I began my life as an artist, in 1981, with hand papermaking.  For about two years I was obsessed with making paper from any conceivable fiber, experimenting with different pulps and getting to the point of being able to produce the effects I wanted.  Then, with stacks of handmade paper all over the house, I began to make large collages and to experiment with various modes printmaking.


This period of intense exploration lasted for about 12 years.  I still experiment, of course, but I did find some forms and strategies that work well for what I want to express.  Assemblage, using paper cast into sculptural forms as a framework and incorporating found objects, printed and drawn images as well as textiles, became and remains a preferred form.
Many pieces deal with Feminist content and have primarily been shown at alternative spaces in the Bay Area, with the exception of shows in Malta and Italy. The political, autobiographical and narrative elements typical of the Feminist Art Movement are a major part of my work.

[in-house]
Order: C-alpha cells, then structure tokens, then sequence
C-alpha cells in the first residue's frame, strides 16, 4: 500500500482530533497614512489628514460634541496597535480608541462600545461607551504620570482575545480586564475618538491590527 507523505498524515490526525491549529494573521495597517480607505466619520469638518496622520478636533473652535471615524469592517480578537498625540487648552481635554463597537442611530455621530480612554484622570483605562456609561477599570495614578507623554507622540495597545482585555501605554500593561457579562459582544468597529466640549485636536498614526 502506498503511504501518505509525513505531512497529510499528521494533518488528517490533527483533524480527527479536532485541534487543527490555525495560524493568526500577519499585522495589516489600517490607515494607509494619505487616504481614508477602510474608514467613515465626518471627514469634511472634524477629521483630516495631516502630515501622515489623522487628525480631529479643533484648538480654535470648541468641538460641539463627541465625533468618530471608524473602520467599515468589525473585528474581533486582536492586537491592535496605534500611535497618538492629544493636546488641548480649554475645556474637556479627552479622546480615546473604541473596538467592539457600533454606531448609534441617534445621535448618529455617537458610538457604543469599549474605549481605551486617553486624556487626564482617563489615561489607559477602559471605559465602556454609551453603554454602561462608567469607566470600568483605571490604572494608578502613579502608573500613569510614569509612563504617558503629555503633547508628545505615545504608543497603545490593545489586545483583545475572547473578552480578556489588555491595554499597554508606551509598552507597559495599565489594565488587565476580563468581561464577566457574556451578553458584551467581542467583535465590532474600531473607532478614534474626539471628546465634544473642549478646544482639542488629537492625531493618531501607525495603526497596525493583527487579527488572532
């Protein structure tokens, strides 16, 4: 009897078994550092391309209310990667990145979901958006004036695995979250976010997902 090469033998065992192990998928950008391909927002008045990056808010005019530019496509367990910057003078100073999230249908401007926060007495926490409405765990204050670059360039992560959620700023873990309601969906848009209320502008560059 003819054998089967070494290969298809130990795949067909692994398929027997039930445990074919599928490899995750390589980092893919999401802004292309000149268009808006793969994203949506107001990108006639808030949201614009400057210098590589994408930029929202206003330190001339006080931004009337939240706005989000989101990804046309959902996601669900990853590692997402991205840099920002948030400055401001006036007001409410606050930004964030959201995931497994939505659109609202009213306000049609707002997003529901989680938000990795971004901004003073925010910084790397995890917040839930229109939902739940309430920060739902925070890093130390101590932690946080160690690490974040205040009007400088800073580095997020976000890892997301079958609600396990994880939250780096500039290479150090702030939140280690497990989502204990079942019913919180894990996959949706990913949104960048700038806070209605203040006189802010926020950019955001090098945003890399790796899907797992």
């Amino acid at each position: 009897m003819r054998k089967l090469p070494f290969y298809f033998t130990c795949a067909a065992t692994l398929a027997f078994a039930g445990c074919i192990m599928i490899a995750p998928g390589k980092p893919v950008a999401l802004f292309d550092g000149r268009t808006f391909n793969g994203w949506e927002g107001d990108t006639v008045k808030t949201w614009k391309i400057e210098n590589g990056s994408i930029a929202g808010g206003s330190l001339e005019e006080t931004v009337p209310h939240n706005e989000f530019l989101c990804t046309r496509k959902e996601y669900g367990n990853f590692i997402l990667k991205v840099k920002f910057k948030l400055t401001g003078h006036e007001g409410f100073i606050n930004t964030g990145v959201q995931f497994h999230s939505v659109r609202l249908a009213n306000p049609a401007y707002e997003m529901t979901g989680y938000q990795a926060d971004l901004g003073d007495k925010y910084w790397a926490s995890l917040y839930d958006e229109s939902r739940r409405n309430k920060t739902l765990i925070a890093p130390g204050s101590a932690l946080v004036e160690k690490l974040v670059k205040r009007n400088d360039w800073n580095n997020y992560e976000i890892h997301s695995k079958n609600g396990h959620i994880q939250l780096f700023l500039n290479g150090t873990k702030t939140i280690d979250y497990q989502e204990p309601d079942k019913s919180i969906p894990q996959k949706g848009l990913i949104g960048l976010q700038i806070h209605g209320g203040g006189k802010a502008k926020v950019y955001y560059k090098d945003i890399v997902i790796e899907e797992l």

On a parallel track, I began making artists’ books in 1991. I make unique, rather than editioned, books that function as sculptural objects. I also use related formats, such as scrolls, portfolios or boxes of letters. In the last two years I have focused on altered books.  My book works have been shown in San Francisco, Seattle and Southern California.

In 2005 I was awarded an artist’s residency at the Jentel Foundation in Wyoming.  Applying for and receiving this fellowship was a turning point in my development and identity as an artist. That developmental process is also evident in a book I am currently writing, entitled Joy in the Making:  Artist’s Dreams and the Recovery of Delight in Art-Making, to be published by Council Oak Books.